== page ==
HERE is the best book that has yet appeared on last year's Falklands war and a small gem of military and naval history reminiscent in many ways of Barbara Tuchman's The Guns of August. The authors have two stories to tell. The first is a brilliant narration of a short, violent clash in the freezing fogs and mountainous seas of the South Atlantic. The other is an informed analysis of the political decision-making that led to the conflict, raising those larger questions of war and peace which modern man approaches on bended knee.
The authors are two British journalists. Max Hastings' combat reports for the London Evening Standard are widely regarded in England as the best that came out of the war. An ex-paratrooper, he knows very well that bullets and high explosives kill, a fact that often seemed to surprise some of his less experienced colleagues. Simon Jenkins is the political editor of The Economist, a close observer of the behavior of politicians and diplomats in Westminster and Whitehall.
They do not attempt to show the war from the point of view of Argentina, and they do no more than sketch the problem of the Falkland Islands and their inhabitants in international law. What they do attempt, and very successfully, is a dissection of the most acute British military and political crisis since World War II. "We would like to think this book is more than instant journalism, if necessarily less than instant history," they write. "Let us call it an interim report on Britain's war . . . based overwhelmingly on the testimony of participants, at home and abroad, at sea and ashore."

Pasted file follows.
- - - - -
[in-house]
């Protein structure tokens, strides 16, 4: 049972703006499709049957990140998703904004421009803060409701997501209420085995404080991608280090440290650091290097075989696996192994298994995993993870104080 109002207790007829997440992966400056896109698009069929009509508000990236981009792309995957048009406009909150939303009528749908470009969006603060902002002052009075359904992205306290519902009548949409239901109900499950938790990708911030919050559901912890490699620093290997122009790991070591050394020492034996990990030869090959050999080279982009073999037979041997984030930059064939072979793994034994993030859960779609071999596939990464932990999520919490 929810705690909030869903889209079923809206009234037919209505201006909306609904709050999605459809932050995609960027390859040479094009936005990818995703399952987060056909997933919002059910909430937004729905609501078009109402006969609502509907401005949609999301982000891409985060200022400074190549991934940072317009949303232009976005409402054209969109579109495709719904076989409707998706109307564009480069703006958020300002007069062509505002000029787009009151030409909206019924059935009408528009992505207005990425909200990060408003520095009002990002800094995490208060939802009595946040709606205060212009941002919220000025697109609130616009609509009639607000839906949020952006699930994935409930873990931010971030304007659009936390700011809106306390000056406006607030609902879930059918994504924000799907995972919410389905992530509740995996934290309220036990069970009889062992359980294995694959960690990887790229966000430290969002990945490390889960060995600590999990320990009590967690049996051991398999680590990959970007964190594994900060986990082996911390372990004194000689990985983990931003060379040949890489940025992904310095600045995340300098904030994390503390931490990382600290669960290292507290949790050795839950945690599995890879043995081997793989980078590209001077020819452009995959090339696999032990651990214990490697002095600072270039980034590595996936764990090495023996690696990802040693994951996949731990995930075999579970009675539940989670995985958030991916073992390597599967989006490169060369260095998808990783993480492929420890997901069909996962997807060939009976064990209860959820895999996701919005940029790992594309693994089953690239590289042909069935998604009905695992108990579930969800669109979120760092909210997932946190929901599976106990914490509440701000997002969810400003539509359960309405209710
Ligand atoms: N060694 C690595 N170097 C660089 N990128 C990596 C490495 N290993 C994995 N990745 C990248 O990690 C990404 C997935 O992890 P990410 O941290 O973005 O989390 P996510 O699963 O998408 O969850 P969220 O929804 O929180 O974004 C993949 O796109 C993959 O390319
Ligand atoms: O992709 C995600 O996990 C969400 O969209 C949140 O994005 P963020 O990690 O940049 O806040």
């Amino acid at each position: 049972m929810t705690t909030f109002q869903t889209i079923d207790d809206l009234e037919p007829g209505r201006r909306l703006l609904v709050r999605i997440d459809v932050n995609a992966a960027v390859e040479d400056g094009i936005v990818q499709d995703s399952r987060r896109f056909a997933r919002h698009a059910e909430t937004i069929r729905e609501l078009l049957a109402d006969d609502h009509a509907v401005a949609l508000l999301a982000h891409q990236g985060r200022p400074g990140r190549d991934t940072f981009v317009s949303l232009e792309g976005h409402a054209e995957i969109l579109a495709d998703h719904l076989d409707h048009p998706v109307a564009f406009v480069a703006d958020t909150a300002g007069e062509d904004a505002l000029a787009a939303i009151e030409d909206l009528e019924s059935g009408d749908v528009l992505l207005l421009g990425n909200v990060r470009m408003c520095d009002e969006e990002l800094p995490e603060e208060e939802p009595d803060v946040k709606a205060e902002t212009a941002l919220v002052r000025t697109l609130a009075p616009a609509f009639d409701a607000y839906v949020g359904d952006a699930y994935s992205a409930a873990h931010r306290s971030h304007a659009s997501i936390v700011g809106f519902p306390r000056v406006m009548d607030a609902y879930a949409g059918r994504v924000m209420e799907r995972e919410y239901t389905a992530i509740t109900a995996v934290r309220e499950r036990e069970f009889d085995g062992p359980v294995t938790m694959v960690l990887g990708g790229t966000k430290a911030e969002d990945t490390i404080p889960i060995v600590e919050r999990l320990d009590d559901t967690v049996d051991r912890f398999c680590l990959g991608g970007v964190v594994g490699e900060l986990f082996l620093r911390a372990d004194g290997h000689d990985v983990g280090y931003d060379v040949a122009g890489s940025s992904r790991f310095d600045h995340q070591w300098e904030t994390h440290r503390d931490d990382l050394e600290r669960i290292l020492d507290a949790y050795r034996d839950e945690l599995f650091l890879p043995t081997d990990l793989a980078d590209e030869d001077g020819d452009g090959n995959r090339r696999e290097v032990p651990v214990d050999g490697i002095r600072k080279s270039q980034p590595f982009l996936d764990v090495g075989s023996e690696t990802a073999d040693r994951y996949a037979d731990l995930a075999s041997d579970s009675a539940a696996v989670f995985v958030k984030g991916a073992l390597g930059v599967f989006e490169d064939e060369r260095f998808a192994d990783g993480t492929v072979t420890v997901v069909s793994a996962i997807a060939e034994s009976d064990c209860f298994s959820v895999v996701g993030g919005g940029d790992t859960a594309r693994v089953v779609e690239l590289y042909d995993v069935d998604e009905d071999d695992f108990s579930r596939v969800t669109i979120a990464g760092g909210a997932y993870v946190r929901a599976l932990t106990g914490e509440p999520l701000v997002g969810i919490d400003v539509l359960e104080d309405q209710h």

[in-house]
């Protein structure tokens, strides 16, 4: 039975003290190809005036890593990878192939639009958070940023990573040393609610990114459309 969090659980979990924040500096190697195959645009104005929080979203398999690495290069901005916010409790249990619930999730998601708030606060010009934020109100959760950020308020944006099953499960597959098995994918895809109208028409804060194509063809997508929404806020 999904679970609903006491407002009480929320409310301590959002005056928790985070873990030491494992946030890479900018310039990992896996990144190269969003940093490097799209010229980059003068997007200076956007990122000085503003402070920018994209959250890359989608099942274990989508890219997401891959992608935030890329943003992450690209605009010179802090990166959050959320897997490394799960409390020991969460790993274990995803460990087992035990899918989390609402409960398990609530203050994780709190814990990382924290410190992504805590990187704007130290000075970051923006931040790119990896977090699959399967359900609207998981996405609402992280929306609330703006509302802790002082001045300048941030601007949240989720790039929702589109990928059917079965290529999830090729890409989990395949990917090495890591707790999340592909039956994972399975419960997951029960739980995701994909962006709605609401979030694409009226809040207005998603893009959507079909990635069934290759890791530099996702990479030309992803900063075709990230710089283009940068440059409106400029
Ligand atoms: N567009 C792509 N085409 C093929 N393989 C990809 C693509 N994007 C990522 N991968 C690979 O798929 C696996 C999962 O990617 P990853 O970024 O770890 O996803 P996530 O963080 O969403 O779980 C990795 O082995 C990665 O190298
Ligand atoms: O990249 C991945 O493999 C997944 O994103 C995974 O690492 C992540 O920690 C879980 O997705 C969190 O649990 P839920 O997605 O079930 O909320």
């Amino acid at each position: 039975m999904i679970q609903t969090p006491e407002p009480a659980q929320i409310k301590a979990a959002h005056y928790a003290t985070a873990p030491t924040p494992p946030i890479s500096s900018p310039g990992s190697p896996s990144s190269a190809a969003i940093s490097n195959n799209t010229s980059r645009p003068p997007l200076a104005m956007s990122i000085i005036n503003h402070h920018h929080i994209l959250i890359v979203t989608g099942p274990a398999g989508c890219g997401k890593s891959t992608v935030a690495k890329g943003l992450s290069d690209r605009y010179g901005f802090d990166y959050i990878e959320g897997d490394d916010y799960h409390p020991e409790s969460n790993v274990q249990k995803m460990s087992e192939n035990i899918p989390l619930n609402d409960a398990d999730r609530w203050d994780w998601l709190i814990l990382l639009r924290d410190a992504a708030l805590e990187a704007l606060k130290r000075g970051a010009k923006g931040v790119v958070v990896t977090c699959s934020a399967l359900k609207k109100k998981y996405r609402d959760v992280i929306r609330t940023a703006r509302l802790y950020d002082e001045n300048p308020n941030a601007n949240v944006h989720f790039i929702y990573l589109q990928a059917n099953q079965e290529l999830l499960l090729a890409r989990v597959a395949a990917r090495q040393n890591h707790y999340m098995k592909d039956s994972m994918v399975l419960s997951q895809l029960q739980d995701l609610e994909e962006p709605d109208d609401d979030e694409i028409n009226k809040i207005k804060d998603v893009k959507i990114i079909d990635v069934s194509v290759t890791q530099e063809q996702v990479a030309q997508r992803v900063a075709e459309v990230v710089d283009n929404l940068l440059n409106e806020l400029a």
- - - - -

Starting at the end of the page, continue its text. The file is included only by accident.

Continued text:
From the first sentence, it is apparent that this is an eminently readable chronicle of "a freak of history, almost certainly the last colonial war that Britain will ever fight. So extraordinary an event was it that, even after men began to die, many of those taking part felt as if they had been swept away into fantasy, that the ships sinking around them had somehow escaped from a television screen into the living room."
Close students of military and naval operations will recognize in these pages, through the flash of gunfire and the smell of cordite, those indispensable accouterments of Britons at war: tradition and muddle. Thus, Prime Minister Thatcher is advised by a panoply of military and naval staffs and joint intelligence committees still in place 40 years after V-E Day as if Britain were a great world power with imperial responsibilities. Thus, the torpedoing of the General Belgrano was a perfectly predictable extension of hoary Royal Navy doctrine to go after an enemy's capital ships (Bismarck, Scharnhorst, the Kaiser's High Seas Fleet, etc.). Thus, H.M.S. Glamorgan can sweep out of the mist and shell Port Stanley proudly flying battle ensigns (exceptionally large, oversize flags) for all the world as if she were a ship-of-the-line at Trafalgar.